Chasing Shadows. Santu Mofokeng
Extra City Kunsthal Antwerp, May 4th - July 29th 2012
Review by Pieter Vermeulen
Currently on view in the Antwerp-based Kunsthalle Extra City is a large-scale retrospective of South-African artist Santu Mofokeng. Made In co-production with Jeu De Paume Paris, Kunsthalle Bern and Bergen Kunsthall, the last but one stop of this itinerant exhibition certainly doesn’t lack international appeal.
After some years of working as a photojournalist, Mofokeng (° 1956) started to gain recognition in the ‘80s with his sociopolitically engaged photographs documenting daily life during the apartheid regime. His work was increasingly shown in institutions abroad, from photo galleries to museums and Kunsthalle. His most decisive entry into the mainstream contemporary art world came with his participation in Documenta 11 (2002) and the 52nd Venice Biennale (2007). In 2009, he received the prestigious Prince Claus Award.
Mofokeng’s artistic merit is subtle, ambivalent and less easy to articulate. ‘Chasing Shadows’ is not only the title of a series of photographs (1996-2006) about the obscure ritual and spiritual practices taking place in South-African caves, but also the way Mofokeng likes to circumscribe his own activity as an artist: “Perhaps I was looking for something that refuses to be photographed. I was only chasing shadows, perhaps”. The tonality of this message clearly resonates with the etymological meaning of the photographical ‘essay’, i.e. a mere ‘attempt’ to capture a story into different photographs. The personal and artistic struggle with his photographic subjects is very legible in the whole of his research, and is often thematized as such: “One danger with documentary photography, especially victim photography, is that it may create its victims as much as it finds them,” quoting prof. Solomon-Godeau. Strikingly, Mofokeng hardly depicts any victims as such, his subjects are portrayed as proud and dignified human beings, often despite the inhuman and repressive conditions they are living in. At the other end, he confronts the viewer with a series composed of vast, anonymous and deceptively appealing landscapes, where the horrors of history are literally lurking just below the surface.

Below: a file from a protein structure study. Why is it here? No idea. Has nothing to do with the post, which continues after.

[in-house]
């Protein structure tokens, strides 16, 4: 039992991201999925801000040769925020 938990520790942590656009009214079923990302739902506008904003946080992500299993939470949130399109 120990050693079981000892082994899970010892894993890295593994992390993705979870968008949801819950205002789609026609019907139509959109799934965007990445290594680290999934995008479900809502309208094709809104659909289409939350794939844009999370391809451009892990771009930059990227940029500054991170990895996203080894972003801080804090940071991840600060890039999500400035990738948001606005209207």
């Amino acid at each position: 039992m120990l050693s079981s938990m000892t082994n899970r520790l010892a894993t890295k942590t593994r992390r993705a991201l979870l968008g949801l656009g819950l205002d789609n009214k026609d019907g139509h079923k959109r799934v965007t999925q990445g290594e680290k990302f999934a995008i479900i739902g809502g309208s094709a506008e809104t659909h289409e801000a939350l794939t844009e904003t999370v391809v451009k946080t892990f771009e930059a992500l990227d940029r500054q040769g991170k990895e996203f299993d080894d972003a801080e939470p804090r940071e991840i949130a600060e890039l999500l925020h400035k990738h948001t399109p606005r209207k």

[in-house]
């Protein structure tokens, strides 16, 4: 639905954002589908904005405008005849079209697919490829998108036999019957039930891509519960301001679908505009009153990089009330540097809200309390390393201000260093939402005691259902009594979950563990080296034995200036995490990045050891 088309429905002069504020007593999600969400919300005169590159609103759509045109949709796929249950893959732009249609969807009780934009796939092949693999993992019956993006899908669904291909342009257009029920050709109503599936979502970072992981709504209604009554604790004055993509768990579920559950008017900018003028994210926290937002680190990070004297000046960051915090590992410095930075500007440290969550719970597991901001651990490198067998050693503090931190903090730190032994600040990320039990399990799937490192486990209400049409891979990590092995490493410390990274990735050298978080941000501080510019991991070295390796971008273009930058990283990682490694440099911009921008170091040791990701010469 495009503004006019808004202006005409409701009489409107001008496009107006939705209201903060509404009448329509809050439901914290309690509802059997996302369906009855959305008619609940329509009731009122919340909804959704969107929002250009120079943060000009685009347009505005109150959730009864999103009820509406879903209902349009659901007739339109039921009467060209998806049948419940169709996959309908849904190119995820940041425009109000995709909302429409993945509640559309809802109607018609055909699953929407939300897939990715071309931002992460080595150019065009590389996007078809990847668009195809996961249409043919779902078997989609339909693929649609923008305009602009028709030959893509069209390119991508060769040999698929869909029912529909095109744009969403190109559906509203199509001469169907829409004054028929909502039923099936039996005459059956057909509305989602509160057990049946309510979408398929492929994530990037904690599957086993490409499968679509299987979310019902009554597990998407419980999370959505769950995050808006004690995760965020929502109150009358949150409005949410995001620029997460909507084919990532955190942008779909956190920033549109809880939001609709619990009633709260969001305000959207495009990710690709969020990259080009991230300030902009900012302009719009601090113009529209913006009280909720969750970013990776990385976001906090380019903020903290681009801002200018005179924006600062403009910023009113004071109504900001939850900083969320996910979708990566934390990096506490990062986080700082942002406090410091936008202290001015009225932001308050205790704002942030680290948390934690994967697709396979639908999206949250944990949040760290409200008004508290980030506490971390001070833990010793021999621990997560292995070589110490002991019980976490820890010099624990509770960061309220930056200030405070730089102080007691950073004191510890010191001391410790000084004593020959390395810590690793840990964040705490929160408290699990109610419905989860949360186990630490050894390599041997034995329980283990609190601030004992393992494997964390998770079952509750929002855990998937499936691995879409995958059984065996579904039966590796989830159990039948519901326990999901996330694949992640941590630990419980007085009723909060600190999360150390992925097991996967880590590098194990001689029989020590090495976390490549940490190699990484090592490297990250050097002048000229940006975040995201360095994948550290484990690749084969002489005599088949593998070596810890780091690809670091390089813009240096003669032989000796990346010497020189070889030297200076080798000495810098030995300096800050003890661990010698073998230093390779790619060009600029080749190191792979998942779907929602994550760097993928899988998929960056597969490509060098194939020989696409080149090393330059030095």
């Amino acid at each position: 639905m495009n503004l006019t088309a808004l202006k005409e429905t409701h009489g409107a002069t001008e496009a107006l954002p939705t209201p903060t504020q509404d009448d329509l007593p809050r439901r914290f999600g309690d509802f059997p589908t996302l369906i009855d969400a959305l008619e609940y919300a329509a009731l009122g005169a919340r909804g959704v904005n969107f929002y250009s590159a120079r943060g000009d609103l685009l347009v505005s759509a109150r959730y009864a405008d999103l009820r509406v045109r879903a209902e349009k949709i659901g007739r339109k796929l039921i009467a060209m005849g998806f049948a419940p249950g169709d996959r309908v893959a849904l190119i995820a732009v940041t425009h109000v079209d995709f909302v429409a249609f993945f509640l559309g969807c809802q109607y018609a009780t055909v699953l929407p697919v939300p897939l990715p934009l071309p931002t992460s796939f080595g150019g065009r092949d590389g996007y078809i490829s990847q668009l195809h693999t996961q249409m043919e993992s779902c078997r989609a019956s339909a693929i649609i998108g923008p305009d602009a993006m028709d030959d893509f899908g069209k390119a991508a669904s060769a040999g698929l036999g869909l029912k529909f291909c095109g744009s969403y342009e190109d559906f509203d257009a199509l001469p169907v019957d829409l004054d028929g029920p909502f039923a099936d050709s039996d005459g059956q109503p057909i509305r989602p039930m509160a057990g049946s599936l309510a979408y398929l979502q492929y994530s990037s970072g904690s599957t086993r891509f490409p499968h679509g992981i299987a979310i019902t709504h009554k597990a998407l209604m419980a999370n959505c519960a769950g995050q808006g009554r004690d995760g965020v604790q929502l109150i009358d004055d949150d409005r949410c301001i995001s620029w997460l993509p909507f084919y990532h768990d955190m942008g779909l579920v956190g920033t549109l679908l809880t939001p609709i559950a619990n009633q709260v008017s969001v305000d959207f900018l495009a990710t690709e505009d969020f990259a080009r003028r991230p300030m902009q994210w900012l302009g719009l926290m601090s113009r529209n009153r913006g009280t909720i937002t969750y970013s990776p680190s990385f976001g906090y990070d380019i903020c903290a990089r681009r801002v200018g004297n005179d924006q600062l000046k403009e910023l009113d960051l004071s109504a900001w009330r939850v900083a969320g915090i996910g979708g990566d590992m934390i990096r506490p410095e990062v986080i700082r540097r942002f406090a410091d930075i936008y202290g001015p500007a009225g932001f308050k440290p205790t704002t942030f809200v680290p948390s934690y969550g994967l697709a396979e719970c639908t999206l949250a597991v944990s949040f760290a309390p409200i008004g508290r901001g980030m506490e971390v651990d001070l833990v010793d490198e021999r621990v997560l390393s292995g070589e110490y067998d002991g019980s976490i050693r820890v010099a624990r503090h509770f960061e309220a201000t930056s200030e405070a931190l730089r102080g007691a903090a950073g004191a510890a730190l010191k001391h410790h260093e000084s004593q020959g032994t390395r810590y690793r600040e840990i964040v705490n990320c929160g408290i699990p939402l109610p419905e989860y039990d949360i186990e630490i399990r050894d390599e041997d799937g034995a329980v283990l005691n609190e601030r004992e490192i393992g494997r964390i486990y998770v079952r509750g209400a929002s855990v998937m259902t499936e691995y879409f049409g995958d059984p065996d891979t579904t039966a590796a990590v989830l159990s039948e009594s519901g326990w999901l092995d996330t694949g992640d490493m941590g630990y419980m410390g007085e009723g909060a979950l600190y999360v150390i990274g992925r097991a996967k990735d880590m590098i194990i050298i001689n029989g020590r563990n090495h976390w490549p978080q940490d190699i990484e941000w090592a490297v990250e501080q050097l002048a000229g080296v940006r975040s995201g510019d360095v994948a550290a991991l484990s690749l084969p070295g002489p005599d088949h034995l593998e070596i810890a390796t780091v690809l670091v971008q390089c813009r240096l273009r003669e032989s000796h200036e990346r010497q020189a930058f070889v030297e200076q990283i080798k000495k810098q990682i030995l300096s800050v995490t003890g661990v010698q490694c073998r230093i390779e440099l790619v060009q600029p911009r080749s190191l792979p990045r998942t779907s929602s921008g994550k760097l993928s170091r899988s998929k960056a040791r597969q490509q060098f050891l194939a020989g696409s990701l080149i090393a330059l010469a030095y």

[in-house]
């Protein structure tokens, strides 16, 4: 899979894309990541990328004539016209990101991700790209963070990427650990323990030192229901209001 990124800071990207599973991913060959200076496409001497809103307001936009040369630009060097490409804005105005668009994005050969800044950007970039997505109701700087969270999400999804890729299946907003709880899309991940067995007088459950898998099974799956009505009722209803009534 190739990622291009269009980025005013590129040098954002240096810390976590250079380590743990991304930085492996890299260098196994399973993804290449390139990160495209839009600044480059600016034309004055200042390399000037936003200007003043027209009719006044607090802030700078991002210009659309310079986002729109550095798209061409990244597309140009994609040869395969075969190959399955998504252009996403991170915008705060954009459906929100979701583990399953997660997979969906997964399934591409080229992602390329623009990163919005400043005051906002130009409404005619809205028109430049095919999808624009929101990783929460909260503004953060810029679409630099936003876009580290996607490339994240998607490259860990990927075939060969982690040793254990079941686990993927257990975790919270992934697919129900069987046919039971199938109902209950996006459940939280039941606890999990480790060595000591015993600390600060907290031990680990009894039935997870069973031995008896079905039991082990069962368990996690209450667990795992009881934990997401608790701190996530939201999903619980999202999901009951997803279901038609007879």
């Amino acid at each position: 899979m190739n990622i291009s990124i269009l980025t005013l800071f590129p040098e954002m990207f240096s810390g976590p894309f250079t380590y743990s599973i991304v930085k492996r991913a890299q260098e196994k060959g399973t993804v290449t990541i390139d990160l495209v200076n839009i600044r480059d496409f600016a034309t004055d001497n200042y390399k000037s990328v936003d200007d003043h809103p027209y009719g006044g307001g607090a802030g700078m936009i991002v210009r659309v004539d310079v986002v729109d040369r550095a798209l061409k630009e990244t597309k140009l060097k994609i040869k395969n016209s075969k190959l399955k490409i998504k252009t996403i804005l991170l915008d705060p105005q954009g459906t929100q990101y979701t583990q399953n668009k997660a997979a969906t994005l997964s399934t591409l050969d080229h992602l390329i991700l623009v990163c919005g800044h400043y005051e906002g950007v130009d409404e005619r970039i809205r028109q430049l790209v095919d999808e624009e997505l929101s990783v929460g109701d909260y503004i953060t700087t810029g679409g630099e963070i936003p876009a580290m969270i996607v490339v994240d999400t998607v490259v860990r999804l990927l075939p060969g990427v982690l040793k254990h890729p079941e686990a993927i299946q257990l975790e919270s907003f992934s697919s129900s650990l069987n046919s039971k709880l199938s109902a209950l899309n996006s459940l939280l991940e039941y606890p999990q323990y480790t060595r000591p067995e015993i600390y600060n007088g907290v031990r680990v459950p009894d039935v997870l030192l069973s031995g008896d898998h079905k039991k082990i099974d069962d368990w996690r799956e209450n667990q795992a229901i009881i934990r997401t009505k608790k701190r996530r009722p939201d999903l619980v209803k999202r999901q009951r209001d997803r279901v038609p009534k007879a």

And this is precisely what Mofokeng is getting at: delicately revealing himself as an accomplice to his photographical testimony, thus involving us, spectators or witnesses, in a similar dédoublement of our gaze. To experience Mofokeng’s work, one must look at what remains invisible in the image itself, at what is looming in its own shadow, so to speak, in the absence of the very essence of photography: light. This reverse side of the image is elaborated in his beautiful, sophisticated texts. In fact, Mofokeng is as much a writer as he is a photographer. In his oeuvre, text and image are two sides of the same coin.
Chasing shadows is unlike fighting windmills, it is a way of pursuing the traces of the past left in our human landscapes - mental, corporeal and geographical. It is a silent plea for the everlasting need to remember. Mofokeng’s photo essays form a comment on Adorno’s adage that, after Auschwitz, it has become impossible to write poems (or make art, for that matter) without falling into barbarism. In his turn, Mofokeng’s position might be really close to Paul Celan’s own response: “Yes, language. In spite of everything, it remained secure against loss. But it had to go through its own lack of answers, through terrifying silence, through the thousand darknesses of murderous speech. It went through. It gave me no words for what was happening, but went through it. Went through and could resurface, ‘enriched’ by it all”.